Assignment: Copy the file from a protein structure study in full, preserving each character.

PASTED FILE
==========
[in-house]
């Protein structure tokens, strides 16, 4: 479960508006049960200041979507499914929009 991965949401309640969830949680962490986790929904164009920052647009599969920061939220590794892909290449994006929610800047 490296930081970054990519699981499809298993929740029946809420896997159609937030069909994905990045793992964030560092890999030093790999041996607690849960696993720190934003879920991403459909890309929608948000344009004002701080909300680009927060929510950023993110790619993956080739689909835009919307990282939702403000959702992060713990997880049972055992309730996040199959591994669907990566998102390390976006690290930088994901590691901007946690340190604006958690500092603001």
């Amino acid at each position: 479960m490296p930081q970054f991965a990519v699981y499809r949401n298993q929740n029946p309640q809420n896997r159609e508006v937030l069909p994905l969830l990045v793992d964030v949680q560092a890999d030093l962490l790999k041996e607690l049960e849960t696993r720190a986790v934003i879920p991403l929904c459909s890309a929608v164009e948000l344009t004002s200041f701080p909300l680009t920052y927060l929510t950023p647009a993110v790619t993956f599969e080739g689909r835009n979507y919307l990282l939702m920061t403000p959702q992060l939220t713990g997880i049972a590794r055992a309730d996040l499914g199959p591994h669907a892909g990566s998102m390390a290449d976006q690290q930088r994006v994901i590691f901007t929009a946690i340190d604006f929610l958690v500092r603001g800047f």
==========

[in-house]
């Protein structure tokens, strides 16, 4: 479960508006049960200041979507499914929009 991965949401309640969830949680962490986790929904164009920052647009599969920061939220590794892909290449994006929610800047 490296930081970054990519699981499809298993929740029946809420896997159609937030069909994905990045793992964030560092890999030093790999041996607690849960696993720190934003879920991403459909890309929608948000344009004002701080909300680009927060929510950023993110790619993956080739689909835009919307990282939702403000959702992060713990997880049972055992309730996040199959591994669907990566998102390390976006690290930088994901590691901007946690340190604006958690500092603001």
């Amino acid at each position: 479960m490296p930081q970054f991965a990519v699981y499809r949401n298993q929740n029946p309640q809420n896997r159609e508006v937030l069909p994905l969830l990045v793992d964030v949680q560092a890999d030093l962490l790999k041996e607690l049960e849960t696993r720190a986790v934003i879920p991403l929904c459909s890309a929608v164009e948000l344009t004002s200041f701080p909300l680009t920052y927060l929510t950023p647009a993110v790619t993956f599969e080739g689909r835009n979507y919307l990282l939702m920061t403000p959702q992060l939220t713990g997880i049972a590794r055992a309730d996040l499914g199959p591994h669907a892909g990566s998102m390390a290449d976006q690290q930088r994006v994901i590691f901007t929009a946690i340190d604006f929610l958690v500092r603001g800047f």